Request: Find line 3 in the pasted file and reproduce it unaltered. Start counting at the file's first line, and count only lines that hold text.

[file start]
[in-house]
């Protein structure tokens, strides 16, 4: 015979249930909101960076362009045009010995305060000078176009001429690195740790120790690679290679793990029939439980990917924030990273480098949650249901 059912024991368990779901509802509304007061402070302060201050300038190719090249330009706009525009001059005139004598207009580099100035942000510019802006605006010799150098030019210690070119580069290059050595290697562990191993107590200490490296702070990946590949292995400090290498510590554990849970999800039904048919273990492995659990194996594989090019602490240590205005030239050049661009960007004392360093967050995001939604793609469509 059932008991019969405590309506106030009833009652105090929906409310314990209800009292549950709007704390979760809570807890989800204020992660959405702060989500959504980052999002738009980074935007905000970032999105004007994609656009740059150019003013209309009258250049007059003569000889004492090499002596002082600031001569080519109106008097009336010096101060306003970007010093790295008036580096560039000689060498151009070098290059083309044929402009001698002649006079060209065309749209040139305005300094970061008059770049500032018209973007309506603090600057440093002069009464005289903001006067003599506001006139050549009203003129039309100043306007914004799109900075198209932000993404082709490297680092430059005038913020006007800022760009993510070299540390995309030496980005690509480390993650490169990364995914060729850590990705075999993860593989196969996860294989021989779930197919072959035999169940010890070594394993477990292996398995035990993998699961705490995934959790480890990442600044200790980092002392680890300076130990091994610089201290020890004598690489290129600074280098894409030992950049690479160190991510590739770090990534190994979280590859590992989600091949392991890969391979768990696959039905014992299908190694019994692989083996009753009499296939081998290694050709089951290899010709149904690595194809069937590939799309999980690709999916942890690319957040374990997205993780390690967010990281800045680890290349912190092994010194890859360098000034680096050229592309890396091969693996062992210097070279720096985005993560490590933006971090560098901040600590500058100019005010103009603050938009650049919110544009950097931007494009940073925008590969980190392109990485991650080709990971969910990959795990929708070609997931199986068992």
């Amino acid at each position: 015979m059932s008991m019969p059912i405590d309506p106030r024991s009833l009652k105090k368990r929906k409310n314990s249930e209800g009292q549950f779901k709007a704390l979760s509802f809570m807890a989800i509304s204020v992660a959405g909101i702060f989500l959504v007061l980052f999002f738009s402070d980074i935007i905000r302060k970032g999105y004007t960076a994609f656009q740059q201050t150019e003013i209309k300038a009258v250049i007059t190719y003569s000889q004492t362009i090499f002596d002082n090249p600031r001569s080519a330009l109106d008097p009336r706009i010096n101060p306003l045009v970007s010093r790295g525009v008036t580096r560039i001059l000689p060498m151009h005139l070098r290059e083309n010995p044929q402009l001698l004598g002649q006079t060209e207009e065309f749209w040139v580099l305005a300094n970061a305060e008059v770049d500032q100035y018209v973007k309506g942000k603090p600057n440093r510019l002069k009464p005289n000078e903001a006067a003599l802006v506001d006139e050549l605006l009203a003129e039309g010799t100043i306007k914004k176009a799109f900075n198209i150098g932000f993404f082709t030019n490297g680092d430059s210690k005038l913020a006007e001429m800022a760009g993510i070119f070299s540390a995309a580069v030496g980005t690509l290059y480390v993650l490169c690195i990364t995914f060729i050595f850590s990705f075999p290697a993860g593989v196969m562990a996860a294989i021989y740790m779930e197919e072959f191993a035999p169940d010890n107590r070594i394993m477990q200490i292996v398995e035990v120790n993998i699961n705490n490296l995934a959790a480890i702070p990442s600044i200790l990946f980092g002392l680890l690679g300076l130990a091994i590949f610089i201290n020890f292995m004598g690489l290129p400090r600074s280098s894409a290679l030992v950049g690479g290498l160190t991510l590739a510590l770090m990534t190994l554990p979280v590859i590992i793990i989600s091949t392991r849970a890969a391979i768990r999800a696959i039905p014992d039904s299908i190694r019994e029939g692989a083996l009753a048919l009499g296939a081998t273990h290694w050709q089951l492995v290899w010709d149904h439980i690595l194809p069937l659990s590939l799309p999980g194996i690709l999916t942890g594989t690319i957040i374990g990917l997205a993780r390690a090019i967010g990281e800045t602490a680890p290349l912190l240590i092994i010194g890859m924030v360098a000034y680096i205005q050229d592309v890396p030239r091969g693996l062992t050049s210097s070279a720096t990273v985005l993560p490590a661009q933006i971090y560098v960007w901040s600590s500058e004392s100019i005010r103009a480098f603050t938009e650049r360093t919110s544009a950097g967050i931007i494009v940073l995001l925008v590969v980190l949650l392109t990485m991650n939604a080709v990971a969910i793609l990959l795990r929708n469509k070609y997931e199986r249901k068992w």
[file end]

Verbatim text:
């Amino acid at each position: 015979m059932s008991m019969p059912i405590d309506p106030r024991s009833l009652k105090k368990r929906k409310n314990s249930e209800g009292q549950f779901k709007a704390l979760s509802f809570m807890a989800i509304s204020v992660a959405g909101i702060f989500l959504v007061l980052f999002f738009s402070d980074i935007i905000r302060k970032g999105y004007t960076a994609f656009q740059q201050t150019e003013i209309k300038a009258v250049i007059t190719y003569s000889q004492t362009i090499f002596d002082n090249p600031r001569s080519a330009l109106d008097p009336r706009i010096n101060p306003l045009v970007s010093r790295g525009v008036t580096r560039i001059l000689p060498m151009h005139l070098r290059e083309n010995p044929q402009l001698l004598g002649q006079t060209e207009e065309f749209w040139v580099l305005a300094n970061a305060e008059v770049d500032q100035y018209v973007k309506g942000k603090p600057n440093r510019l002069k009464p005289n000078e903001a006067a003599l802006v506001d006139e050549l605006l009203a003129e039309g010799t100043i306007k914004k176009a799109f900075n198209i150098g932000f993404f082709t030019n490297g680092d430059s210690k005038l913020a006007e001429m800022a760009g993510i070119f070299s540390a995309a580069v030496g980005t690509l290059y480390v993650l490169c690195i990364t995914f060729i050595f850590s990705f075999p290697a993860g593989v196969m562990a996860a294989i021989y740790m779930e197919e072959f191993a035999p169940d010890n107590r070594i394993m477990q200490i292996v398995e035990v120790n993998i699961n705490n490296l995934a959790a480890i702070p990442s600044i200790l990946f980092g002392l680890l690679g300076l130990a091994i590949f610089i201290n020890f292995m004598g690489l290129p400090r600074s280098s894409a290679l030992v950049g690479g290498l160190t991510l590739a510590l770090m990534t190994l554990p979280v590859i590992i793990i989600s091949t392991r849970a890969a391979i768990r999800a696959i039905p014992d039904s299908i190694r019994e029939g692989a083996l009753a048919l009499g296939a081998t273990h290694w050709q089951l492995v290899w010709d149904h439980i690595l194809p069937l659990s590939l799309p999980g194996i690709l999916t942890g594989t690319i957040i374990g990917l997205a993780r390690a090019i967010g990281e800045t602490a680890p290349l912190l240590i092994i010194g890859m924030v360098a000034y680096i205005q050229d592309v890396p030239r091969g693996l062992t050049s210097s070279a720096t990273v985005l993560p490590a661009q933006i971090y560098v960007w901040s600590s500058e004392s100019i005010r103009a480098f603050t938009e650049r360093t919110s544009a950097g967050i931007i494009v940073l995001l925008v590969v980190l949650l392109t990485m991650n939604a080709v990971a969910i793609l990959l795990r929708n469509k070609y997931e199986r249901k068992w």